I see this claim being propagated by some in the religious community (including, surprise, surprise, my old friend Ray Comfort). It's quite popular amongst apologists, especially ones of the Christian persuasion. It's also one that could so easily be discovered to be false by these people if they did 5 minutes of homework, assuming of course they don't already know and are just lying to lend some credence to their cause (not that it actually would, but appeals to authority are very popular amongst the religious crowd).
So, what's the real story?
Truth: Albert Einstein, did not, in fact, believe in a god.
Allow me to repeat myself:
EINSTEIN DID NOT BELIEVE IN A GOD
When Einstein used the word god, he was describing the majesty of the natural world, the universe. He was a pantheist, meaning he was someone who DID NOT BELIEVE IN A PERSONAL, ANTHROPOMORPHIC, CREATOR GOD. He believed that the universe was all that existed, and it was to be regarded with the deepest of reverences.
Some quotes of his:
I believe in Spinoza’s God, who reveals Himself in the lawful harmony of the world, not in a God Who concerns Himself with the fate and the doings of mankind.
The word God is for me nothing more than the expression and product of human weakness, the Bible a collection of honorable, but still purely primitive, legends which are nevertheless pretty childish.And, when people kept (yes, even in his day) trying to claim him as one of their own, so to speak, he had this to say:
It was, of course, a lie what you read about my religious convictions, a lie which is being systematically repeated. I do not believe in a personal God and I have never denied this but have expressed it clearly. If something is in me which can be called religious then it is the unbounded admiration for the structure of the world so far as our science can reveal it.The definition of Pantheism:
Pantheism is the view that the Universe (Nature) and God are identical. Pantheists thus do not believe in a personal, anthropomorphic or creator god. The word derives from the Ancient Greek: πᾶν (pan) meaning "all" and θεός (theos) meaning "belief that God is all". As such, Pantheism promotes the idea that "God" is better understood as a way of relating reverentially to Nature and the Universe. Although there are divergences within Pantheism, the central ideas found in almost all versions are the Cosmos as an all-encompassing unity and the sacredness of Nature.He denied being an atheist (hell, he even denied being a pantheist in 1950). He referred to himself as an agnostic on more than one occasion. His ignorance of the nuances of these terms aside, even if you take it at face value, him self identifying as an agnostic alone disproves the claim. Still, in the end, he was wrong. He was a pantheist (which really just strikes me as romanticized or poetic atheism, but I digress). No gods. Certainly not the god of the bible. So let it go. You already have Hitler, you don't need Einstein ;)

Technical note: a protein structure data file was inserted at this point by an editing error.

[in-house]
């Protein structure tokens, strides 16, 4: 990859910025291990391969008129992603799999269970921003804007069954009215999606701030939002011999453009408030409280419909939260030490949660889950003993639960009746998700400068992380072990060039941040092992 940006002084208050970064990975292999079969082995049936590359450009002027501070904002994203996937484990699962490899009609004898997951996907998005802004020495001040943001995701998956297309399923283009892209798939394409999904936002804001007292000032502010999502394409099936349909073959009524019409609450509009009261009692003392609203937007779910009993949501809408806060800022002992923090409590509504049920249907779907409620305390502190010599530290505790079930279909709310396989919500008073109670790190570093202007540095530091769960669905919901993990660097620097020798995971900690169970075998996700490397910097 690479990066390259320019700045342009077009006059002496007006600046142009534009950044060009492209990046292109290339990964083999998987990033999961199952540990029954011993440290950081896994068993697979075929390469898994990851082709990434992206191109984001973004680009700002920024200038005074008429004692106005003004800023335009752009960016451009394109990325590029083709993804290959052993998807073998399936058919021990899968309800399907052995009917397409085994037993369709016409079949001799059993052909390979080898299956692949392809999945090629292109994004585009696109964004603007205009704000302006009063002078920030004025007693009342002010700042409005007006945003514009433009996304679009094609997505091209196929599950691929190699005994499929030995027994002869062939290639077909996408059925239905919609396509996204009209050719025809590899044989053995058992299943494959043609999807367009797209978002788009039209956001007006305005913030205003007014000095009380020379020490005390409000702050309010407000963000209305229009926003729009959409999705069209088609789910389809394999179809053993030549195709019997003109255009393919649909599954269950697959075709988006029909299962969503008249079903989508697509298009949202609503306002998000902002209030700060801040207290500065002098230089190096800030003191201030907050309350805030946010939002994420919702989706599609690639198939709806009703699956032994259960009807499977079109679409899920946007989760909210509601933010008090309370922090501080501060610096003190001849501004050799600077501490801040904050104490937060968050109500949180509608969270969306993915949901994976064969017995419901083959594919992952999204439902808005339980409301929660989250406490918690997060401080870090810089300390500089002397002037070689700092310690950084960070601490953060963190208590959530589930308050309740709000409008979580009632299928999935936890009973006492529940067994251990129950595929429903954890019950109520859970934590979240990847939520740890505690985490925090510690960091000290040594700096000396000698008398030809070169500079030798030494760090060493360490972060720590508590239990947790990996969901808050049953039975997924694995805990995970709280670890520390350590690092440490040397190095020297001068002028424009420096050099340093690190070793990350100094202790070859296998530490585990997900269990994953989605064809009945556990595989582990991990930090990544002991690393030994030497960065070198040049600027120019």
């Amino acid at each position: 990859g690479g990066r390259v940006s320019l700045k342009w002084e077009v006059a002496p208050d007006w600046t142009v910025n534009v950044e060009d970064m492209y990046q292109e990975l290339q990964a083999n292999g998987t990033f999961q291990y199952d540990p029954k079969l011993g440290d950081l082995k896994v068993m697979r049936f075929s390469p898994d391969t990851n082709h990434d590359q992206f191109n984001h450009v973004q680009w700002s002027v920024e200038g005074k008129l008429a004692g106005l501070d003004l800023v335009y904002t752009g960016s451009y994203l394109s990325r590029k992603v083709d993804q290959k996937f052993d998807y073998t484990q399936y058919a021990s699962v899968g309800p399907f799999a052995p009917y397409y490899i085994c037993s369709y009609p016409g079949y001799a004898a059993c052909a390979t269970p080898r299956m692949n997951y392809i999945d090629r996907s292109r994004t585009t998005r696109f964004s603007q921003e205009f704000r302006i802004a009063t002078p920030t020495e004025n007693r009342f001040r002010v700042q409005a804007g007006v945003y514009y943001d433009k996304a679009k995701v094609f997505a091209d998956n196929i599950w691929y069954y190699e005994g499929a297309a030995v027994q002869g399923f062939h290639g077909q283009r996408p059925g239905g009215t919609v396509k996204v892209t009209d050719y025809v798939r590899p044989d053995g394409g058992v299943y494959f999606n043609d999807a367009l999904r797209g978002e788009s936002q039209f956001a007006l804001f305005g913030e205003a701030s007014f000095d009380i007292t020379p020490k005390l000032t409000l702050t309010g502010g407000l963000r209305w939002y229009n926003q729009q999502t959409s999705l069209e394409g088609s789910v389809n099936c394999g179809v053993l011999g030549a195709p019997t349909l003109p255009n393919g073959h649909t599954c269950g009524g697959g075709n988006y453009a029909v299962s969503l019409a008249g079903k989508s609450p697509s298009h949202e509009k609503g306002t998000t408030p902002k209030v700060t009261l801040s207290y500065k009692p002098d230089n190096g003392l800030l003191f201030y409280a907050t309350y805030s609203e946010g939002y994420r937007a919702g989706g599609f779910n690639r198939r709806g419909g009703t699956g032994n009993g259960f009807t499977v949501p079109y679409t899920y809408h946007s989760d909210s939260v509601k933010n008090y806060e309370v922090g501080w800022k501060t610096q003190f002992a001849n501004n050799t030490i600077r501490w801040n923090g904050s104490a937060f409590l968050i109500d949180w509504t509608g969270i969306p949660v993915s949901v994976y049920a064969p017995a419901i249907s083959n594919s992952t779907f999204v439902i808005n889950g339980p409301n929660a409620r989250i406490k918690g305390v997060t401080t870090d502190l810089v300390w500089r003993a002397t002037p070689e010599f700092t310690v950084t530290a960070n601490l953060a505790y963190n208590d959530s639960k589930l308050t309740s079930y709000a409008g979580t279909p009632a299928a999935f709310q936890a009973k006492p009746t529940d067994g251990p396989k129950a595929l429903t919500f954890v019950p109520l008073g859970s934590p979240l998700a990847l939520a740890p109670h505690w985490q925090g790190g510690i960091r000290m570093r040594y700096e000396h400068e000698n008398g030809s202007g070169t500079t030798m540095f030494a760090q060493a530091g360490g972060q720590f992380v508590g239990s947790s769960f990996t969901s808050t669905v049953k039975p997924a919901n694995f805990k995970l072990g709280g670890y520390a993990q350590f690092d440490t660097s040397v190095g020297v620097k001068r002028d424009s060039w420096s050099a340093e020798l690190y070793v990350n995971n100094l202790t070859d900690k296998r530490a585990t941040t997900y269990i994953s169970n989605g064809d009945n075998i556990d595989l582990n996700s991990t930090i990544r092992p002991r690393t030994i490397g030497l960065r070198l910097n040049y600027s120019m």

(yes, that was a cheap shot, but I'm only playing. In reality, Hitler's beliefs are not so easily determined. Many atheists claim him to have been a theist, and vice versa, but the truth will probably never be known, since he said so many contradictory things. Unlike Einstein, whose few little contradictions-of-a-sort were chronological, consistent with a malleable viewpoint, Hitler's were chronologically fucked up and woefully hard to sort through ).
You go, girl. Throw a wrench into their plans!